- Fringe Benefits Tax (FBT). This tax is applied if you provide your employees with fringe benefits. These include, but are not limited to, benefits to do with cars (both leasing and parking), various expenses, housing, board, living away from home and benefits to do with loans and debt.
- Luxury Car Tax (LCT). You only have to apply for this particular tax if you’re selling or importing luxury cars. That is, cars that meet the criteria to be classed as luxury vehicles
Fuel Tax Credits (FTC). Should you decide to register for this tax, you’ll receive credits on the tax you pay for certain eligible fuels that are used in your day-to-day operations.
- Wine Equalisation Tax (WET). If you’re selling wines and they meet certain criteria, you have to apply for this tax. Wines that count include fruit and vegetable wines (including grapes), plus sake, perry, mead and cider. Only wines with an ethyl alcohol volume of 1.15% or the above count.
The Australian Government’s Business Registration Service page has plenty of relevant information about each of these taxes to help you determine whether or not you need to apply for each one. However, it is recommended that you read through all the information provided on the site, including everything written about setting up a business from the first step onwards. By doing this, you’ll have a thorough knowledge of the process and will be less likely to make a mistake of some kind along the way.
If you don’t apply for a tax and it turns out that you should be paying that particular tax, you may get in trouble with the authorities. That is why it’s of paramount importance for you to double- and triple-check your business’s tax registrations.
The Business Registration Service
If you’re at a loss, the Business Registration Service can help. The site offers lots of help for every stage of the process, and if you get really stuck, it is recommended that you get in touch with a team member. There are several ways of getting in touch with the service – live chat, a phone line and an email address. The customer support system is available every day of the year except for Australian national public holidays.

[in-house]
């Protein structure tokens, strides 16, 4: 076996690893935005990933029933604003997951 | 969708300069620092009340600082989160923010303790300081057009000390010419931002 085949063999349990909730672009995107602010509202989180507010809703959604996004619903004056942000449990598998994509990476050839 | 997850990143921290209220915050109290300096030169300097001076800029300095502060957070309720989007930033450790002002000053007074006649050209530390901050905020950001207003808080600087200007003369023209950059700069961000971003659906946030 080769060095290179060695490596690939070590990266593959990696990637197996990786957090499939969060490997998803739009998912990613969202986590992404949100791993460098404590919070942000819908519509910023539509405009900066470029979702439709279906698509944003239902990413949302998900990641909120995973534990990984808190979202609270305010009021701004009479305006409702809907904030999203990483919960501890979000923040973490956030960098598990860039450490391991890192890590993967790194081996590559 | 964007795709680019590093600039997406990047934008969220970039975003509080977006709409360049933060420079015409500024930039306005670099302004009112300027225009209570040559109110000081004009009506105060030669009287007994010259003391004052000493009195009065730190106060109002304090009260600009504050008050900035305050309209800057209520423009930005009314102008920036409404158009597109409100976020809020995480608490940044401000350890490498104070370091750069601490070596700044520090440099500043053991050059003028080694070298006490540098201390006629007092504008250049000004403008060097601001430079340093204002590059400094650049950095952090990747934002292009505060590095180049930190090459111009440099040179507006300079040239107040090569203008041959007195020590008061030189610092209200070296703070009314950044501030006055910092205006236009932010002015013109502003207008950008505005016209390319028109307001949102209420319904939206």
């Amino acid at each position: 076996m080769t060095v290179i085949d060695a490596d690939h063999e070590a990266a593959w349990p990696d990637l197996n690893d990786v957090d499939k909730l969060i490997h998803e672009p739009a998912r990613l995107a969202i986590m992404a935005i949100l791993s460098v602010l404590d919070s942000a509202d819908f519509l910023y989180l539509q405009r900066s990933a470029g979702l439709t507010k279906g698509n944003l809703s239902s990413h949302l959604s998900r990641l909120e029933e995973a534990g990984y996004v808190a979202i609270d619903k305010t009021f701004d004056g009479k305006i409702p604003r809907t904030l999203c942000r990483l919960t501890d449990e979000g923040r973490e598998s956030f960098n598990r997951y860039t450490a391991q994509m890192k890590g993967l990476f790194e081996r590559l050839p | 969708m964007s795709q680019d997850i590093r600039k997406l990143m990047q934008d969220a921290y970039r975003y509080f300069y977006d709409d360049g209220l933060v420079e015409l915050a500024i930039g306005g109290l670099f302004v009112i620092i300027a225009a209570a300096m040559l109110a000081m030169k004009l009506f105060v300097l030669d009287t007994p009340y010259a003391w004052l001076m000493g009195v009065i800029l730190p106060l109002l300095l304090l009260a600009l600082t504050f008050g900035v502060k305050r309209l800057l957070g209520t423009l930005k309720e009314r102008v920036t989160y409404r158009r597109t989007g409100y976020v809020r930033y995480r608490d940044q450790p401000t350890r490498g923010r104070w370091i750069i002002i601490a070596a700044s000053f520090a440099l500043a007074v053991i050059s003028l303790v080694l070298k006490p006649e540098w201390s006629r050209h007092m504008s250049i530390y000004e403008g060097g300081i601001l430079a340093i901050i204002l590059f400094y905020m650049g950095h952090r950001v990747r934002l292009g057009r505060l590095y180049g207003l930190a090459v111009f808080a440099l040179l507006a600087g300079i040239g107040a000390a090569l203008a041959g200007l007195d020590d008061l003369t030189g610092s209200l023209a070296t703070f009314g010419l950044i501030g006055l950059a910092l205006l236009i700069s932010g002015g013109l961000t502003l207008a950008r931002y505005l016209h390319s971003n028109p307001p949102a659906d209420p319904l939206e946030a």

The service isn’t just there to help get new ventures off the ground; it’s also there to help businesses and companies which already exist. So, for example, you can get support for things such as growing your business, accessing things such as government grants and finding out how to deal with unfavourable events such as the Australian bushfires and the COVID-19 pandemic.
Whatever stage your online business is at, you’ll need to visit the Australian Government’s Business Registration Service website. We’ve mentioned this site several times throughout the article, and it’s important you make use of it. Not only can it help you with getting things established, but it can also help make your business a successful venture and can offer all the help and information you need.
In this article, we’ve looked at some of the things you have to do if you’re looking to set up an online business in Australia. The steps we’ve outlined here are easy enough to follow. Of course, you do have to jump through a few hoops to get your business correctly set up, but hopefully, once you do, the work will be worth it, and your business will be off to a flying start!